Every year, published works including books, films, and songs enter what is known as the “public domain,” meaning previously copyrighted material can be shared, adapted, or performed without paying a licensing fee to whomever is the copyright holder of said work.
After a 95-year copyright term, works published in 1926 officially entered the public domain as of January 1st, 2022. What works were included in this year’s list? You may recognize a couple!
Disney fans may recognize two notable book titles that are now in the public domain: the book Winnie-the-Pooh by A.A. Milne (including the illustrations by E.H. Shepard), as well as the book Bambi: A Life in the Woods by Felix Salten (which inspired Disney’s 1942 animated film).
This means, for example, that those two books could be adapted into films without needing to pay a licensing fee to the previous copyright holders. Ever dreamed about making your very own Bambi adaptation based on the Felix Salten book? You can do so now free of charge!
It’s important to note here that according to Duke University’s Center for the Study of Public Domain, only the first Winnie the Pooh book published in 1926 will enter the public domain (because 2022 is only welcoming works specifically published in 1926 into the public domain). That means that all later stories, books, movies, and existing adaptations involving Pooh will not enter the public domain for a few more years, including The House at Pooh Corner, which will not enter the public domain until 2024.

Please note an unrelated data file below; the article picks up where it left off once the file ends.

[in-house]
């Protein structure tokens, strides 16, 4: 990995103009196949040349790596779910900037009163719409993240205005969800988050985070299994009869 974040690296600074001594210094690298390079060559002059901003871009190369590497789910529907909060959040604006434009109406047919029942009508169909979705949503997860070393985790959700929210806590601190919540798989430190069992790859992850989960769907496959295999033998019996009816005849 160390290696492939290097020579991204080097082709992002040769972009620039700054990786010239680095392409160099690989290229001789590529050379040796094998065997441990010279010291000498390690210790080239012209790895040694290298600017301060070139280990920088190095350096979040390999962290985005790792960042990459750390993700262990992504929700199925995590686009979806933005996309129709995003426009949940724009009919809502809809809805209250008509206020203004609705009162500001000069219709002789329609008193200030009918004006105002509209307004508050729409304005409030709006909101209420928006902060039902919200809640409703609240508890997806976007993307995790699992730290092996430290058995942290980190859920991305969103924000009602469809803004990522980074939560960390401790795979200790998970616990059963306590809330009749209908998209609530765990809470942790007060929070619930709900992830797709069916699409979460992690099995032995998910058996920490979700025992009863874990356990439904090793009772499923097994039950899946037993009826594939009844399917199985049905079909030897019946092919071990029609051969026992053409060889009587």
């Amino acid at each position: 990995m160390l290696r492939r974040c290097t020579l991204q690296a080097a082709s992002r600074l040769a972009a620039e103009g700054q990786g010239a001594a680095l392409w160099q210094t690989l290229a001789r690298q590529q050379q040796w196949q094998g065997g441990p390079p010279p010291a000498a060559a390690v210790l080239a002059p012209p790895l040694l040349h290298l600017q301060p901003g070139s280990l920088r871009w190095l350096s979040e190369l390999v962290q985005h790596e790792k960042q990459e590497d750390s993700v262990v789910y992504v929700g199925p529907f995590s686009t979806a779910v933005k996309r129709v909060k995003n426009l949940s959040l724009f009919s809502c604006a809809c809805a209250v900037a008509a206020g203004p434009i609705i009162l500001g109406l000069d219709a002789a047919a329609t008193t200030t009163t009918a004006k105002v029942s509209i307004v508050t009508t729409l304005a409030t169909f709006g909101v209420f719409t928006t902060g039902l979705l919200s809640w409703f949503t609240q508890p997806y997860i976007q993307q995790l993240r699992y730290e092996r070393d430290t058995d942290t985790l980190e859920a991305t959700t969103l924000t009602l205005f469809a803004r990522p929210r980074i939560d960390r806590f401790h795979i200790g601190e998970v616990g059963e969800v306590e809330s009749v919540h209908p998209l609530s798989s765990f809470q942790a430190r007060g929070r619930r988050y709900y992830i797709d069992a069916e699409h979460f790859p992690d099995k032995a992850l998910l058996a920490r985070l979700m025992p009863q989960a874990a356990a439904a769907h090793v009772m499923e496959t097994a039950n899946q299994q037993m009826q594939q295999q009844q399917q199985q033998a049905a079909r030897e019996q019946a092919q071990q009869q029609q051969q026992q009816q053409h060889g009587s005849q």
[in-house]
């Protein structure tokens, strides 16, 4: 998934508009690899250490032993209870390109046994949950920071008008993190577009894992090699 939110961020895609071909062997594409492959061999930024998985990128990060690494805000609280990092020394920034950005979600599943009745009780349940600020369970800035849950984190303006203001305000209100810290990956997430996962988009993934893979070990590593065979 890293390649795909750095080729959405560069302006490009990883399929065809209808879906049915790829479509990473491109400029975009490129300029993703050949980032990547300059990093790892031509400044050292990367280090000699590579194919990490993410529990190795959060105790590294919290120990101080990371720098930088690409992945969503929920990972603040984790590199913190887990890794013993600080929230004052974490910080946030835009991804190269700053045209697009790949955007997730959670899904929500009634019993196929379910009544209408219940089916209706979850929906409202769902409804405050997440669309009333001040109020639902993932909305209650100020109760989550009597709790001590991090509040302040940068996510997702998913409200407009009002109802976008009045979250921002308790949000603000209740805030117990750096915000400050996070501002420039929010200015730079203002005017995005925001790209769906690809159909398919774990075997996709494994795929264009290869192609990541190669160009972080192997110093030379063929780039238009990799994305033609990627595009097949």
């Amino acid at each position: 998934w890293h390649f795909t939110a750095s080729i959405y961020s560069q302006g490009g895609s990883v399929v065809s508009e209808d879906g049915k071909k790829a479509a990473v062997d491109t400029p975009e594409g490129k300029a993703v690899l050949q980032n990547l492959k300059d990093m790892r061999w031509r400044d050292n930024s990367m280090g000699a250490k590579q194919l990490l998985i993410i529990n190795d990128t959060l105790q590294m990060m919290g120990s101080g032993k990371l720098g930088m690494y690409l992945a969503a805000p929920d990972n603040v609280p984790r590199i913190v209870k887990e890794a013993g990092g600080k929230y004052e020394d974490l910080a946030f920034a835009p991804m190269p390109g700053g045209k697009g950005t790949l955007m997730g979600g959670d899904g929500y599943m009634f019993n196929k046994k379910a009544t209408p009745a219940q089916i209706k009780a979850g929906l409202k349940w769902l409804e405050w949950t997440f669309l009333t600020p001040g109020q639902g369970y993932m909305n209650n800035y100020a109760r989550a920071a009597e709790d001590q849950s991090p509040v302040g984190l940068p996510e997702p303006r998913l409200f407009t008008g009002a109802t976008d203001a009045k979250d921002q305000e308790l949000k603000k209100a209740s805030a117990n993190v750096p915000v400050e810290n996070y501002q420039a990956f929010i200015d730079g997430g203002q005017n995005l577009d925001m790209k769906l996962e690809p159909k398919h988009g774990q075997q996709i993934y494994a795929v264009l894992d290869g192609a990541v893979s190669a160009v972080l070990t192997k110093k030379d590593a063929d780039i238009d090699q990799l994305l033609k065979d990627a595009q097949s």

Even the character Tigger was not introduced until 1928, so we are several years away from our favorite bouncing tiger entering the public domain. For now, the first book and the included illustrations by E.H. Shepard are what is now considered public domain (which include original iterations of Winnie-the-Pooh, Piglet, Eeyore, Rabbit, Kanga, Roo, Owl, and Christopher Robin).
There’s another character introduced in 1928 whose copyright is about to expire: Mickey Mouse. Mickey officially enters the public domain in 2024 with his first cartoons Steamboat Willie and The Gallopin’ Gaucho, unless copyright law is altered by then to allow an extension. This means that companies outside of Disney could use Mickey on their own merchandise, so long as they use his original 1928 image. Subsequent appearances would not enter public domain until future years (for example, his 1929 appearances can be used in 2025, 1930 in 2026, and so on).
We’re still several years away from the bulk of the earliest Disney property entering public domain. For example, the Walt Disney Company’s first feature-length film, Snow White and the Seven Dwarfs, does not enter public domain until 2032.
As more characters, images, books, and films enter the public domain in the coming years, things may start to look a bit different for the Walt Disney Company! Be sure to follow along as we continue to cover stories like these, along with the latest theme park news and announcements.
Click here to read about how one company is looking to monetize off of Mickey’s 1928 appearance entering the public domain soon.
Do you have a Disney World vacation planned for 2022? Let us know in the comments!
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